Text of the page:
to the inn.

Maria Beyers married a Scotsman, Walter McFarlane III, who became
co-owner of the inn. He later started the hotel business in
Hermanus. His grandson, Valentine McFarlane, still lives in
Stanford, bright as a button at 85.

There is the story of a young lad who, on his way abroad, left
his visiting card, a bank note, on the ceiling in the bar so that
on his return – possibly broke – he could again enjoy the
delights of the cellar. Others followed his example and there is
now an impressive collection behind glass.

In 1902, the railway to Caledon was opened. The train stopped
briefly at the Houw Hoek Inn and meals were served to the
passengers on the platform. It is a well-known fact that the
inn’s owners made handsome profits by serving the soup so hot
that diners could not finish their meal in time for the train’s
departure.

Various owners made changes to the inn, such as converting the
old stables into “The Barn”, a conference centre.

Several of the staff have been there for many years. Barman
Wallis Shumba is a marvellous source of information. he has been
listening to and regaling others with tales for 17 years. The
receptionist was conceived in room 11, since demolished.

Henry the ghost has been around Houw Hoek Inn for the past 40
years and has been seen many times downstairs around reception;
in rooms three and four, which are now used as store rooms; and
in the passage on the first floor. He has given several
night-duty porters a few frights.

Strange things happened in the early days. At night, the sound
of footsteps and doors opening were heard coming from the first
floor although no one was booked into these rooms. Later, when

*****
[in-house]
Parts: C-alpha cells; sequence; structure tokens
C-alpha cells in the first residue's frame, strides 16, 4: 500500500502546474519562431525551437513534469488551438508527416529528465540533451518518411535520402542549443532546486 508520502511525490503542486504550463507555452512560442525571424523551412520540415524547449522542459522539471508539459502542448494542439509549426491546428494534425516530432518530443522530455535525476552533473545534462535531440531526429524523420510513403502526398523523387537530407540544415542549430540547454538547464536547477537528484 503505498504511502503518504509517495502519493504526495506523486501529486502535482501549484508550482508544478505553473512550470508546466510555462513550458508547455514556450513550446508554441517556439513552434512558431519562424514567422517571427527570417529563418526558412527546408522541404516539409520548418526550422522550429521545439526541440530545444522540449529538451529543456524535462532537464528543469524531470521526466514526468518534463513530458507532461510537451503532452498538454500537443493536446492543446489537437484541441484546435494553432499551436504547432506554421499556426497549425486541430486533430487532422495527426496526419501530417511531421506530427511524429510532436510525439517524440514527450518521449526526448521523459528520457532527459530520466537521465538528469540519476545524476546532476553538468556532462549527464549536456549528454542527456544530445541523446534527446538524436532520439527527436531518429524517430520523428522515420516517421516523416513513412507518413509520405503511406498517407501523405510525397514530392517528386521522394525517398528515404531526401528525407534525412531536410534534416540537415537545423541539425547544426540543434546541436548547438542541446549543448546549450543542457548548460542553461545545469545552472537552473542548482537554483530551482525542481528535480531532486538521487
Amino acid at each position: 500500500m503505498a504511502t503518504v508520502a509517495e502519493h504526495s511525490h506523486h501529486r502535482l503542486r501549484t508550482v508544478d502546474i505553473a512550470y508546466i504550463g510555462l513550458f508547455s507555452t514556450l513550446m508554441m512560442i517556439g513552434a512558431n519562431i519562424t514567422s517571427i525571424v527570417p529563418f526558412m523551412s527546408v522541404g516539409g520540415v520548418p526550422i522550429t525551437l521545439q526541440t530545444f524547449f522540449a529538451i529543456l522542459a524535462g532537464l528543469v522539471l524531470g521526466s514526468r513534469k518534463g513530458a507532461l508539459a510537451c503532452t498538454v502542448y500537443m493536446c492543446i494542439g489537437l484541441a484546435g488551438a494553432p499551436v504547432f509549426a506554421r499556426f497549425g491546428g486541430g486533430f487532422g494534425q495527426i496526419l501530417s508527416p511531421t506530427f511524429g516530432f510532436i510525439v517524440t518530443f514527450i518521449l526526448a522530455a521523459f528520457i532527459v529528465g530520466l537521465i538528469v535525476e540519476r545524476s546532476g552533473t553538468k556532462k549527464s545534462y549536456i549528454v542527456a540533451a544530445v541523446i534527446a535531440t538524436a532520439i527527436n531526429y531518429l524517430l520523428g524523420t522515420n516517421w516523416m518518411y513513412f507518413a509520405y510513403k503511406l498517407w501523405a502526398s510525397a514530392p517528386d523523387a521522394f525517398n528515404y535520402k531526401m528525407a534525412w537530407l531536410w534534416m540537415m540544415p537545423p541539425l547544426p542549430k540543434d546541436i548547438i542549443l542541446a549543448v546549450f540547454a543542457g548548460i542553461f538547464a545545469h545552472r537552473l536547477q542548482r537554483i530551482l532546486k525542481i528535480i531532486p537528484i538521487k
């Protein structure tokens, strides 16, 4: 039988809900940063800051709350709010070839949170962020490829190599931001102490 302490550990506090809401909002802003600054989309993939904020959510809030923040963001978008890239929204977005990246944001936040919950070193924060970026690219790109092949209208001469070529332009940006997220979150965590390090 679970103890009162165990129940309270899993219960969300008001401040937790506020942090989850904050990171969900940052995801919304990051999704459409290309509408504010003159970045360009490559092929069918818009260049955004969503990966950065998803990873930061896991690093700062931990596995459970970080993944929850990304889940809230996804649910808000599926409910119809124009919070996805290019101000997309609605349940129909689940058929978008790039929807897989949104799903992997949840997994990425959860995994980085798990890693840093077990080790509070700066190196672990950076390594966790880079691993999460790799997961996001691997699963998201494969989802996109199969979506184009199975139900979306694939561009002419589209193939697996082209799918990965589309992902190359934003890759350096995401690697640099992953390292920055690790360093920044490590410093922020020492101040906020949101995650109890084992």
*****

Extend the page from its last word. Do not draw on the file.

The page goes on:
telephones were installed in the rooms, a call would come in from
one of the rooms upstairs or the telephone would ring in the room
with no calls going through the switchboard. When TVs were
introduced, they would switch on and off on their own.

The last person to have seen Henry the ghost was Ronnie, the
manager between 1988 and 1992, who died about 10 years ago.

Henry was seen in the passage upstairs. Another story goes that,
in the late ’70s, a lady sitting in the lounge started sketching
a man standing close to her – then the man vanished. When the
drawing was shown to the owner’s wife, Mrs McEntyre, she
immediately recognised farmer Henry, a regular who had killed
himself on his way home from the inn one night.

The last event is recalled by Sakhumzi “Sakkie” Ndondo, who still
works at the inn as a waiter. About six years ago, it was his
first night duty. He locked the back door to the verandah and
went and sat by the fire in the lounge.

He heard a door opening and footsteps on the wooden staircase.
On investigating, he found the back door wide open!

About three months later, he was on duty. He walked out of
reception to the bar next to the staircase. The lights in the
staircase and the passage upstairs went off. As the only
light-switch was upstairs, he went up to investigate and switched
the lights on again.

On hearing noises coming from one of the rooms – which was not
occupied – he went to look. As he walked down the passage, the
lights in the communal bathroom went on and off again. Upon
reaching the room where the noises were coming from he found the
door open and the TV and lights on. He switched off the lights
and the TV, and the passage lights went off. Poor Sakkie was so
scared he ran outside to the parking lot to wait for morning.
That was his last night duty!

The bar used to have one big brass bell that hung from the old
wooden creaky ceiling. Above it was room three, the honeymoon
suite. When the bell rang, all patrons in the bar would clap and
cheer.

History, ghosts and beautiful scenery – a visit to the inn will
have you transported back to the 18th century, to the whisperings
of visitors, the laughter and clinking of glasses in times gone
by. Not only that, but today’s inn has lovely bedrooms with great
cuisine, wonderful staff and lives beyond its three-star grading,
nestling in the heart of the Kogelberg Biosphere, 90km from Cape
Town on the N2.

Blogger Barry: Back in the day, Julie, my guide dog, myself and
a number of Killarney mates would make a weekend of it at the Hou
Hoek Inn to celebrate the Start of the Grand Prix season with a
great meal and dancing on the Saturday night, and then stay awake
to gather in the bar, under the honeymoon suite, to watch the
first Formula 1 race of the season in the wee hours of the Sunday
morning. Really fabulous times!

Thanks for your time. Hope you enjoyed.